Fake news? Now we’ve got fake consultation

Controversial Lowfields Planning application being heard next week

Council officials are recommending that the whole of the Lowfields school and sports pitch site be redeveloped.  The planning application will be determined next week, even though objections to the Local Plan have not  yet been considered by the independent inspector.

There are two proposals.

The first  is an outline planning application for the whole site (click) This still includes the highly unlikely Police station (the Police have no plans to move from their current York Road base) and a “health centre” although none of the NHS/GP budget holders have allocated funding for such a project. The application outlines where the Council hopes 96 houses, 26 bungalows, 18 apartments and an 80 bedroomed care home will be located. 6 self-build and 19 “community build” dwellings are also included near the southern boundary of the site.

The second application is the detailed (i.e. final) planning application for the 142 “open market” dwellings (click). Strangely this detailed application is scheduled to be considered before the outline application!. The Council says that 20% of these will be “affordable”. It is these housing plans which are likely to be most controversial as they are the ones being being built on the sports pitch.

A brief history

The area to be built on has increased – and open space provision reduced – every time a new pan has been drawn up by officials

When the Lowfields school closed some 10 years ago, the Council gave an assurance that only the “built footprint” of the former school buildings would be redeveloped. The green space would be protected. The site was slated to be retirement village – the west York equivalent of Hartrigg Oaks.  Plans were produced, and the scheme would have proceeded had there not been change in control of the Council in 2011.

The incoming Labour administration wanted the village to be predominantly public (rather than private ) sector. They raised the possibility of building on the football pitch in 2012 but nothing came of the idea. Four years wrangling later and it was accepted that the development would need private investment.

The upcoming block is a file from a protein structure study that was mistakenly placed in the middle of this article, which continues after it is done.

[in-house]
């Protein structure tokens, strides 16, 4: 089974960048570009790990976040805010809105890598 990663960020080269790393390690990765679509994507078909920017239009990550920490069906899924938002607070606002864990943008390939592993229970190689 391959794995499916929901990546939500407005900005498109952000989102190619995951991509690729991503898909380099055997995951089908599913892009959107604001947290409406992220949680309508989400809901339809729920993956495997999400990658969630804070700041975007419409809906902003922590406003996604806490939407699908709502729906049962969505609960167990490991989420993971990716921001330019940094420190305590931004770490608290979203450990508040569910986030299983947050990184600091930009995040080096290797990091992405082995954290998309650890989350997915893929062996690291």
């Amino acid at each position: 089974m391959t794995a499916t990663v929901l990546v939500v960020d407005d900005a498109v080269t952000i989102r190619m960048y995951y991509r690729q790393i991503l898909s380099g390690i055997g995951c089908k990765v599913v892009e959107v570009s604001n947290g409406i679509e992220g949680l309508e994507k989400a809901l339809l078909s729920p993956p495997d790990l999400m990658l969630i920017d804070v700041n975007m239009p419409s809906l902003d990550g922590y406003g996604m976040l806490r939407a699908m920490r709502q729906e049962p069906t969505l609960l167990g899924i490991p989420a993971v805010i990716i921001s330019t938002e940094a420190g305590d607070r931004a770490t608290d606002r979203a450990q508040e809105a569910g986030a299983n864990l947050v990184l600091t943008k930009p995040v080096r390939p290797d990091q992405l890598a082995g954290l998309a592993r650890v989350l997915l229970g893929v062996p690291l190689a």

York went to the local election polls in May 2015. No party said it intended to build on the playing field

The suggestion that the green space would be lost came in December 2016 when the then new Tory housing executive member persuaded his colleagues that selling off the land for private development would provide the money (approximately £4.5 Million) for other projects including facilities in Burnholme.  

They later rowed back from setting up a “development company” and instead plan to manage the development themselves

The Council claimed that “landscaped green space will be open to the public for the first time” In practice the playing fields were open to the public until about 5 years ago when the Council tried to secure the boundaries. At the time, they said this could only be a for a few months.

Alternative proposal for Lowfields tabled by residents

A Lowfields Action Group was formed to oppose the emerging proposals. They established a Facebook page https://www.facebook.com/LowfieldsActionGroup/


  • 2011 – The Lowfields care village was subject to formal consulted on in 2011.  The proposal was widely praised throughout the City
  • 2016 – Local Westfield Ward Councillors conducted a door to door survey in October 2016 which revealed that residents top priorities for the site  were an elderly persons home, flats for “downsizers” and bungalows. They also wanted a nature reserve and the retention of the football pitches
  • 2017 – In October 2017 the Lowfields Action Group published an alternative proposal for the Lowfields site. This was fed into the Local Plan process.

Its over 9 months since the deadline for comments on the planning application passed.

None of the comments made by residents in response to the many earlier iterations are being reported to the Planning Committee next week.

These is a growing suspicion that the Council – as the owner of the site and with a major vested financial liability – is not being even handed with all interested parties.

Unless they adopt a different approach, pressure to have the application “called in” will grow

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